Laws and codes may create concerns when editors edit text with trademarked products or services. What can editors do to mitigate these concerns?

The editing process is already daunting enough with concerns like maintaining editor-author relationships and meeting deadlines. However, editors face another concern: trademark, or the legal ownership of how a “word, phrase, symbol, design, or a combination of these things…is used with [someone’s] specific goods or services.” Trademarks are protected by law with penalties for violations, and editors may face the risk of lawsuits and ruined reputations—if not the loss of their careers—if they contribute to violation of trademark laws. Understanding proper use of the ™ symbol is compounded by everyday writers finding creative ways to use the symbol on social media. So how can editors circumvent problems when editing texts involving trademarks?


The study entitled “Trademark™: A Usage-Based Theory of the Trademark Sign” examines the linguistic interpretation of the trademark sign in written text, ranging from legal protections of ideas or brands to parodies of the term and everything in between. LaReina Hingson, Abby Carr, David Chandler, Elizabeth Dearden, Kyra Larsen, Amy Clayton, and Lanne McRae used convenience sampling of social media posts to investigate the usage of the ™ symbol, its impact on the legitimacy of the symbol in linguistics, and whether legality or styling was involved in the usage of the symbol. Their methods included coding and analyzing 237 instances of using the ™ on various social media sites. 

The researchers found that while the use of the ™ symbol from a legal perspective signals legitimacy, ownership, or branding, the symbol is being used by social media users to convey a sense of ethos, to communicate parody, or to indirectly signal the writer’s attitude. The findings indicate that the unregistered ™ mark created multiple layers of meaning outside what is legally binding. Distinguishing between a legally binding ™ and an unregistered ™, as well as between legality and parody, makes identifying the intention behind the use critical. Additionally, due to heavy use of the trademark in written text on social media sites, various meanings can be attributed to the trademark symbol and the trademark itself, which makes clarification all the more crucial.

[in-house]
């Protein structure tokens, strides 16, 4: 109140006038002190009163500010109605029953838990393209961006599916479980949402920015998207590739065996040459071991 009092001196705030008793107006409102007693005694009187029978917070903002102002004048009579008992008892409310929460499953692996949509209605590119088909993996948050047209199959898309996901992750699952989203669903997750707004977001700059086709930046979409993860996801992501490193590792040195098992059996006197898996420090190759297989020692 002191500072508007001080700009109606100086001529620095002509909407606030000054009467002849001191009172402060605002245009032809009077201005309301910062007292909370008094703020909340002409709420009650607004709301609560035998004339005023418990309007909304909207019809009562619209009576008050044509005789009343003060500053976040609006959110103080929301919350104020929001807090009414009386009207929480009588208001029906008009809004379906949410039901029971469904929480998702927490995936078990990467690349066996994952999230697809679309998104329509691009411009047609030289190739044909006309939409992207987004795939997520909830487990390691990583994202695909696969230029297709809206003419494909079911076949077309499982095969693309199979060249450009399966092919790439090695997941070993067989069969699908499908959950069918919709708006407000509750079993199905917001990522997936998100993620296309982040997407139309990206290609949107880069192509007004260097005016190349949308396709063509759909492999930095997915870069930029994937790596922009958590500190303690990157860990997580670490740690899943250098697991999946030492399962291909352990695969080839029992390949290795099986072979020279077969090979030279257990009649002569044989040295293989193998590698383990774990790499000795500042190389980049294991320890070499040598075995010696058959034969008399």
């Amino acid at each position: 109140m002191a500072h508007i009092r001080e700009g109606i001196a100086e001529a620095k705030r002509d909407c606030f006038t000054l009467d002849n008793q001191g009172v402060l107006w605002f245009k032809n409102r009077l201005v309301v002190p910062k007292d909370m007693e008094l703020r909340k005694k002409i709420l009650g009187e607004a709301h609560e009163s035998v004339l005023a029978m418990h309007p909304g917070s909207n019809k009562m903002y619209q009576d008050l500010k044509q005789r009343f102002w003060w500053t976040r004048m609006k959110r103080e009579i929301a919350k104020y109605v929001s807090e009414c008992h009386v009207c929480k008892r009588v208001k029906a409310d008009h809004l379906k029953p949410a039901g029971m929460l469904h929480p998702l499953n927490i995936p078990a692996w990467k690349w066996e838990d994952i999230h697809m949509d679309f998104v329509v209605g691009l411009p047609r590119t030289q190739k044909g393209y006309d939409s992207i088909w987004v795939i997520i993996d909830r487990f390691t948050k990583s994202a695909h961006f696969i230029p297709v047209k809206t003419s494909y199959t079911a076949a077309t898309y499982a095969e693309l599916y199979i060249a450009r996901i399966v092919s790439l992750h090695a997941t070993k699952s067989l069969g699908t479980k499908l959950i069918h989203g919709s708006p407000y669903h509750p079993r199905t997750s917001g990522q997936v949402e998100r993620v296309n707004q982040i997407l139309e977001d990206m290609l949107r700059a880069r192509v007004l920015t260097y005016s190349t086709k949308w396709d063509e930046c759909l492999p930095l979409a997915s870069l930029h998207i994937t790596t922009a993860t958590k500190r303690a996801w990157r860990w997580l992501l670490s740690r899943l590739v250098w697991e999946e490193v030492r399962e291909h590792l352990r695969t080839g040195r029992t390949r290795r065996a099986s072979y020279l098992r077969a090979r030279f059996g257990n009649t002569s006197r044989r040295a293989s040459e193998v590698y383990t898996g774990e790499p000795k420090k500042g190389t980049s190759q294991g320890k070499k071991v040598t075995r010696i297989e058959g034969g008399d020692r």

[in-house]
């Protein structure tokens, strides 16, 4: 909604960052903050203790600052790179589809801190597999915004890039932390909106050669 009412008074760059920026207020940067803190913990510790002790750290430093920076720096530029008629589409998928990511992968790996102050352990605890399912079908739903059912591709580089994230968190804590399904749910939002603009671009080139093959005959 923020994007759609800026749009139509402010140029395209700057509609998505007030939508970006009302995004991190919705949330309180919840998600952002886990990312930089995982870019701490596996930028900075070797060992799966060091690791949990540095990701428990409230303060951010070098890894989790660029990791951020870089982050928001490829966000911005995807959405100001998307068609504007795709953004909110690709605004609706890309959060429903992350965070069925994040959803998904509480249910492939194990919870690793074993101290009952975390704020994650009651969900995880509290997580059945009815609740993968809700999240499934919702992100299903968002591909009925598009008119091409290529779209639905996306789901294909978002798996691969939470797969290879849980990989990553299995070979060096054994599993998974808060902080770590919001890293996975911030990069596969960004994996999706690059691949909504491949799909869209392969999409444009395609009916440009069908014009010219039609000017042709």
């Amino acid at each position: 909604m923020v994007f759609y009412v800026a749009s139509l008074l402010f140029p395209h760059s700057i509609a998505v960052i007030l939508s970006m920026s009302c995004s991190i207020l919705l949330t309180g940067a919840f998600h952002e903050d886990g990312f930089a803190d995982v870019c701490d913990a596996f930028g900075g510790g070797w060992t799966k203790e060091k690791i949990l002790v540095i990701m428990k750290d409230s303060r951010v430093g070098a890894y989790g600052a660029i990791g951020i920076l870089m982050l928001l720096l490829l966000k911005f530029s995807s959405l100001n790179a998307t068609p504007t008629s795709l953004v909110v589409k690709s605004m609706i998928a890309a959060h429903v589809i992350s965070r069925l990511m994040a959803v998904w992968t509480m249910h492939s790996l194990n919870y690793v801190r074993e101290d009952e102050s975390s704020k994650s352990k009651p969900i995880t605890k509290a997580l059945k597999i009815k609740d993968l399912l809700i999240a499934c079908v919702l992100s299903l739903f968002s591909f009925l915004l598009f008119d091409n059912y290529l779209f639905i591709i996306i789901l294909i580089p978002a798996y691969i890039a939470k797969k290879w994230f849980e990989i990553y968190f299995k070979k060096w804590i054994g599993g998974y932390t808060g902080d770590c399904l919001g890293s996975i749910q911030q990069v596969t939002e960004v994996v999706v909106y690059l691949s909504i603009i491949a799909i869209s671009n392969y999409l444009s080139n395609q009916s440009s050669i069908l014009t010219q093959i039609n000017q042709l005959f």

“To understand how parody of trademarks is created, broader research about the pragmatic function of parody can provide insight.” —LaRiena Hingson


The findings suggest important implications through this study for using ™ in editing. One possible implication is that editors must determine if there are legally binding protections on a trademark or if the author is merely making liberal use of a trademark for stylistic distinctions. Editing strategies should change based on which trademark use is present in the text. In addition, editors must be cautious about making changes to the ™ symbol in an author’s text, as the effects could alter the author’s style or have legal consequences.

To discover more about the impact of different uses of trademark in written text, read the full article here:

Hingson, LaReina, Abby Carr, David Chandler, Elizabeth Dearden, Kyra Larsen, Amy Clayton, and Lanne McRae. 2023. “Trademark™: A Usage-Based Theory of the Trademark Sign.” Journal of Pragmatics 208 (April): 318.

—Hannah Hubbard, Editing Research


Find more research

To learn more about the related topics of social media and editing, read Alohilani Jacob’s Editing Research article, “Politeness as Motivation: How to Edit on Social Media.”